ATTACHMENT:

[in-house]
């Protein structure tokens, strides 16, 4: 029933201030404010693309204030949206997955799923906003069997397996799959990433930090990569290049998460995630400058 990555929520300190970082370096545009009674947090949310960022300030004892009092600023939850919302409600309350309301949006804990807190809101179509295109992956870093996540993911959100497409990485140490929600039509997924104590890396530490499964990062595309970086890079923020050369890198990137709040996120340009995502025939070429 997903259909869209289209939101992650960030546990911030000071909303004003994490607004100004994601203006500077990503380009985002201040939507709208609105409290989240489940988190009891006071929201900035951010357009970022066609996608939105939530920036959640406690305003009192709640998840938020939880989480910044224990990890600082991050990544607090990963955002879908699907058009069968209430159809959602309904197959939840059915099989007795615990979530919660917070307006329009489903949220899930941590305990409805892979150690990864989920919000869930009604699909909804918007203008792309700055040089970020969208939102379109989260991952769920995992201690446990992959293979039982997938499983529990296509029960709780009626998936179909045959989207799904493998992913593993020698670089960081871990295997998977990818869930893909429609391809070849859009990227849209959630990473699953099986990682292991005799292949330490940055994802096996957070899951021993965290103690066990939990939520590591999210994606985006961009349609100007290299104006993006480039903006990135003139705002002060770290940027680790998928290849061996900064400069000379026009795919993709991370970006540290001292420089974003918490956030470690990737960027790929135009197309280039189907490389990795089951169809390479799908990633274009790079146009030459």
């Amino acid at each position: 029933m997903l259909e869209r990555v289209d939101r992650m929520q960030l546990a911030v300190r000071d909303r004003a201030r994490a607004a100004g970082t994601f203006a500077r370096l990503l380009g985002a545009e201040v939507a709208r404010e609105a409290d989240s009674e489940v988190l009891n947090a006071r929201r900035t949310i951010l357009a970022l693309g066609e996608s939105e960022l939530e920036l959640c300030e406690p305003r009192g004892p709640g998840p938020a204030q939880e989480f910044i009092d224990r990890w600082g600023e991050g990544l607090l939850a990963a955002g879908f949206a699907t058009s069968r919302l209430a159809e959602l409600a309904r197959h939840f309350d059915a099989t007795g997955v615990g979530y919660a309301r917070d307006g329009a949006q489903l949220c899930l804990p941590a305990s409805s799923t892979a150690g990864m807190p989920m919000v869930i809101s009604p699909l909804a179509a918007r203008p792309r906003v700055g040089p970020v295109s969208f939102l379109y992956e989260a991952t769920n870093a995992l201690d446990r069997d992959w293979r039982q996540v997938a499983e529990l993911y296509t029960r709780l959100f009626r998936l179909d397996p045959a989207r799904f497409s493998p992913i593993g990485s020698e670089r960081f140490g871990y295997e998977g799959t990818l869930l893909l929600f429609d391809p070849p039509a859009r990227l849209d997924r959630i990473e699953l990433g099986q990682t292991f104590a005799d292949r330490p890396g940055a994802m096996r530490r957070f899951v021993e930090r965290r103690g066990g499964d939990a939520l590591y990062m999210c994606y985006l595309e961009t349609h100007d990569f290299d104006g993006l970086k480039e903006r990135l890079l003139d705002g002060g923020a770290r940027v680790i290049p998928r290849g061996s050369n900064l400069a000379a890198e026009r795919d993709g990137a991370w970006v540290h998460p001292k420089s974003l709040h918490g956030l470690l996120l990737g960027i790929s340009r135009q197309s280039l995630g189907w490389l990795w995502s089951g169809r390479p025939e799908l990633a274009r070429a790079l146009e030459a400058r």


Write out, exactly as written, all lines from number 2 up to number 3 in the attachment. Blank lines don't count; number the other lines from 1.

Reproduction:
């Protein structure tokens, strides 16, 4: 029933201030404010693309204030949206997955799923906003069997397996799959990433930090990569290049998460995630400058 990555929520300190970082370096545009009674947090949310960022300030004892009092600023939850919302409600309350309301949006804990807190809101179509295109992956870093996540993911959100497409990485140490929600039509997924104590890396530490499964990062595309970086890079923020050369890198990137709040996120340009995502025939070429 997903259909869209289209939101992650960030546990911030000071909303004003994490607004100004994601203006500077990503380009985002201040939507709208609105409290989240489940988190009891006071929201900035951010357009970022066609996608939105939530920036959640406690305003009192709640998840938020939880989480910044224990990890600082991050990544607090990963955002879908699907058009069968209430159809959602309904197959939840059915099989007795615990979530919660917070307006329009489903949220899930941590305990409805892979150690990864989920919000869930009604699909909804918007203008792309700055040089970020969208939102379109989260991952769920995992201690446990992959293979039982997938499983529990296509029960709780009626998936179909045959989207799904493998992913593993020698670089960081871990295997998977990818869930893909429609391809070849859009990227849209959630990473699953099986990682292991005799292949330490940055994802096996957070899951021993965290103690066990939990939520590591999210994606985006961009349609100007290299104006993006480039903006990135003139705002002060770290940027680790998928290849061996900064400069000379026009795919993709991370970006540290001292420089974003918490956030470690990737960027790929135009197309280039189907490389990795089951169809390479799908990633274009790079146009030459």
């Amino acid at each position: 029933m997903l259909e869209r990555v289209d939101r992650m929520q960030l546990a911030v300190r000071d909303r004003a201030r994490a607004a100004g970082t994601f203006a500077r370096l990503l380009g985002a545009e201040v939507a709208r404010e609105a409290d989240s009674e489940v988190l009891n947090a006071r929201r900035t949310i951010l357009a970022l693309g066609e996608s939105e960022l939530e920036l959640c300030e406690p305003r009192g004892p709640g998840p938020a204030q939880e989480f910044i009092d224990r990890w600082g600023e991050g990544l607090l939850a990963a955002g879908f949206a699907t058009s069968r919302l209430a159809e959602l409600a309904r197959h939840f309350d059915a099989t007795g997955v615990g979530y919660a309301r917070d307006g329009a949006q489903l949220c899930l804990p941590a305990s409805s799923t892979a150690g990864m807190p989920m919000v869930i809101s009604p699909l909804a179509a918007r203008p792309r906003v700055g040089p970020v295109s969208f939102l379109y992956e989260a991952t769920n870093a995992l201690d446990r069997d992959w293979r039982q996540v997938a499983e529990l993911y296509t029960r709780l959100f009626r998936l179909d397996p045959a989207r799904f497409s493998p992913i593993g990485s020698e670089r960081f140490g871990y295997e998977g799959t990818l869930l893909l929600f429609d391809p070849p039509a859009r990227l849209d997924r959630i990473e699953l990433g099986q990682t292991f104590a005799d292949r330490p890396g940055a994802m096996r530490r957070f899951v021993e930090r965290r103690g066990g499964d939990a939520l590591y990062m999210c994606y985006l595309e961009t349609h100007d990569f290299d104006g993006l970086k480039e903006r990135l890079l003139d705002g002060g923020a770290r940027v680790i290049p998928r290849g061996s050369n900064l400069a000379a890198e026009r795919d993709g990137a991370w970006v540290h998460p001292k420089s974003l709040h918490g956030l470690l996120l990737g960027i790929s340009r135009q197309s280039l995630g189907w490389l990795w995502s089951g169809r390479p025939e799908l990633a274009r070429a790079l146009e030459a400058r």